• A relationship status is a public thing and not confined between two people
Ads can be creative and funny. But it must have logic. The meanings in between words and scenes convey a lot. Commercials like this would result in decrease of woman’s confidence. We need self-assured woman folks for national empowerment. Let us realize the real sense behind these ads and not think that we need support to react. You are strong enough to judge what is right and wrong. Be yourself!

Monday, July 21, 2014

... and they call it Devotion (Part 2)

  To read part one, click here

Alarms set on mobiles rang at 6. After brushing, we rushed to the old man whom we had made an appointment on previous day. He asked an assistant to guide us to do the rituals in sea. He led us to the seashore. Rameshwaram is famous for sea with no waves. Water is absolutely still.
This seaside is addressed as agnitheertham. Priest made me and my husband to tie our clothes together and we took a dip in the sea. I found it hard to walk through the water since there was too many dresses dumped in sea. It is also a practice.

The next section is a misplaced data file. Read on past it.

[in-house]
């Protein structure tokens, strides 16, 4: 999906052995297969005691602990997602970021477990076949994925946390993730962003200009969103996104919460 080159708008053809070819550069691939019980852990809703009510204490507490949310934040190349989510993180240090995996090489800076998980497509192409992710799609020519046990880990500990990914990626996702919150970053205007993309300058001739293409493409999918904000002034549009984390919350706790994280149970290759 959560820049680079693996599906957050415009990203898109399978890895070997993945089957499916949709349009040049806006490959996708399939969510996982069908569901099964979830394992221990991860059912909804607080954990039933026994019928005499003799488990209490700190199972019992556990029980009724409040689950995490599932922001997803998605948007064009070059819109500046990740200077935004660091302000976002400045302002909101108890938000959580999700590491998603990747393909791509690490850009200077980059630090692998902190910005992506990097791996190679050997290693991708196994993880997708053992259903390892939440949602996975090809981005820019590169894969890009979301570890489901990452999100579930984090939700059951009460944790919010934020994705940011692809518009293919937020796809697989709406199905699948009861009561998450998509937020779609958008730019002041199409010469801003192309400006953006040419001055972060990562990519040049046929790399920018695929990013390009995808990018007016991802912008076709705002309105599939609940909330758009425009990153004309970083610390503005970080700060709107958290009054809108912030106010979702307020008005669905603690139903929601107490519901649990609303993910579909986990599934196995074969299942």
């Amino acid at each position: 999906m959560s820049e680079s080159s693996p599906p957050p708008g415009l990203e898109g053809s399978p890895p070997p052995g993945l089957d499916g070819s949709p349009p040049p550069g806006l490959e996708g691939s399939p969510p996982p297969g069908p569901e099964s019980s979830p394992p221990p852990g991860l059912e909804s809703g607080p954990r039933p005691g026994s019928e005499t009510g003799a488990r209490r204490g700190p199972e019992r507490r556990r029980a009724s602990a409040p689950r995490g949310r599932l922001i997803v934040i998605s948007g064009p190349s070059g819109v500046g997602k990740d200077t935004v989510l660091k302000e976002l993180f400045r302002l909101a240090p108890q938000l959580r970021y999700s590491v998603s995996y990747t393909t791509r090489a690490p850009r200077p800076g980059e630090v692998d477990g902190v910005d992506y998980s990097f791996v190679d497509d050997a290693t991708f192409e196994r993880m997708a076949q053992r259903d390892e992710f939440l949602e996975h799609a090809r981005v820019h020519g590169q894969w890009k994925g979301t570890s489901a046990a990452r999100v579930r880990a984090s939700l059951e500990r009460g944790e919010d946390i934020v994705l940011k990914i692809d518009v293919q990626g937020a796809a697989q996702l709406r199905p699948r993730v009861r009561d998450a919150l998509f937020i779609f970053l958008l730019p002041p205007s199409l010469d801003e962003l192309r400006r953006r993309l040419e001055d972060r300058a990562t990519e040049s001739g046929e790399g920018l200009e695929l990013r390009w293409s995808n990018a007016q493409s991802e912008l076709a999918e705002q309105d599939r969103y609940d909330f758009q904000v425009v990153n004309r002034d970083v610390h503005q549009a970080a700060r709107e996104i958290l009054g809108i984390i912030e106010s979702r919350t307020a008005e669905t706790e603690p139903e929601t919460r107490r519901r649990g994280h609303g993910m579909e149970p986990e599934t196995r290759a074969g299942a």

After bath, we sat around our guide. He helped us to do offerings to our ancestors who had normal or abnormal deaths. Again we went to sea with three balls of rice and a few ingredients and left it in the sea. It is believed that ancestors would come and have their share of rice balls. The guide said he needs Rs 150 per head.
In view of the fact that he is poojari, my family didn’t bargain though I had no support with their view. He didn’t charge me and my hubby as ours was a package. Once the rituals near sea were over, we waited in the queue for taking bath in theerthas inside the temple. There were 22 holy tanks in temple.